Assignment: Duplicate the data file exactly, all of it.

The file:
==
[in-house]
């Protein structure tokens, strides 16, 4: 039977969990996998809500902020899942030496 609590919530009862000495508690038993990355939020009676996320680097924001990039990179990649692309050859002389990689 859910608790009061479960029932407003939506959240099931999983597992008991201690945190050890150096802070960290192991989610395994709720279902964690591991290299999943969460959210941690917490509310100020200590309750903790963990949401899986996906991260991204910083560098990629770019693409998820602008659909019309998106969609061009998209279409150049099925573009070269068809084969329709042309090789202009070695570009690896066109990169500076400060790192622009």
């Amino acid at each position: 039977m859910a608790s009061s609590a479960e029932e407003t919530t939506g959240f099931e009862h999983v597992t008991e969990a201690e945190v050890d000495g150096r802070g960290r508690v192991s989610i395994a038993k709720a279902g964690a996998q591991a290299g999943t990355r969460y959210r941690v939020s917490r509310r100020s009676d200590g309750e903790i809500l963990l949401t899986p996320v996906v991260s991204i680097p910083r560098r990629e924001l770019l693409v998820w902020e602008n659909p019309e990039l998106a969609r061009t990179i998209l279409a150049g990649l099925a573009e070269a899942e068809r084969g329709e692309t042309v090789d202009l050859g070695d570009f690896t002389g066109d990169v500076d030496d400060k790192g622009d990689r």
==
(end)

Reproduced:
[in-house]
């Protein structure tokens, strides 16, 4: 039977969990996998809500902020899942030496 609590919530009862000495508690038993990355939020009676996320680097924001990039990179990649692309050859002389990689 859910608790009061479960029932407003939506959240099931999983597992008991201690945190050890150096802070960290192991989610395994709720279902964690591991290299999943969460959210941690917490509310100020200590309750903790963990949401899986996906991260991204910083560098990629770019693409998820602008659909019309998106969609061009998209279409150049099925573009070269068809084969329709042309090789202009070695570009690896066109990169500076400060790192622009």
């Amino acid at each position: 039977m859910a608790s009061s609590a479960e029932e407003t919530t939506g959240f099931e009862h999983v597992t008991e969990a201690e945190v050890d000495g150096r802070g960290r508690v192991s989610i395994a038993k709720a279902g964690a996998q591991a290299g999943t990355r969460y959210r941690v939020s917490r509310r100020s009676d200590g309750e903790i809500l963990l949401t899986p996320v996906v991260s991204i680097p910083r560098r990629e924001l770019l693409v998820w902020e602008n659909p019309e990039l998106a969609r061009t990179i998209l279409a150049g990649l099925a573009e070269a899942e068809r084969g329709e692309t042309v090789d202009l050859g070695d570009f690896t002389g066109d990169v500076d030496d400060k790192g622009d990689r």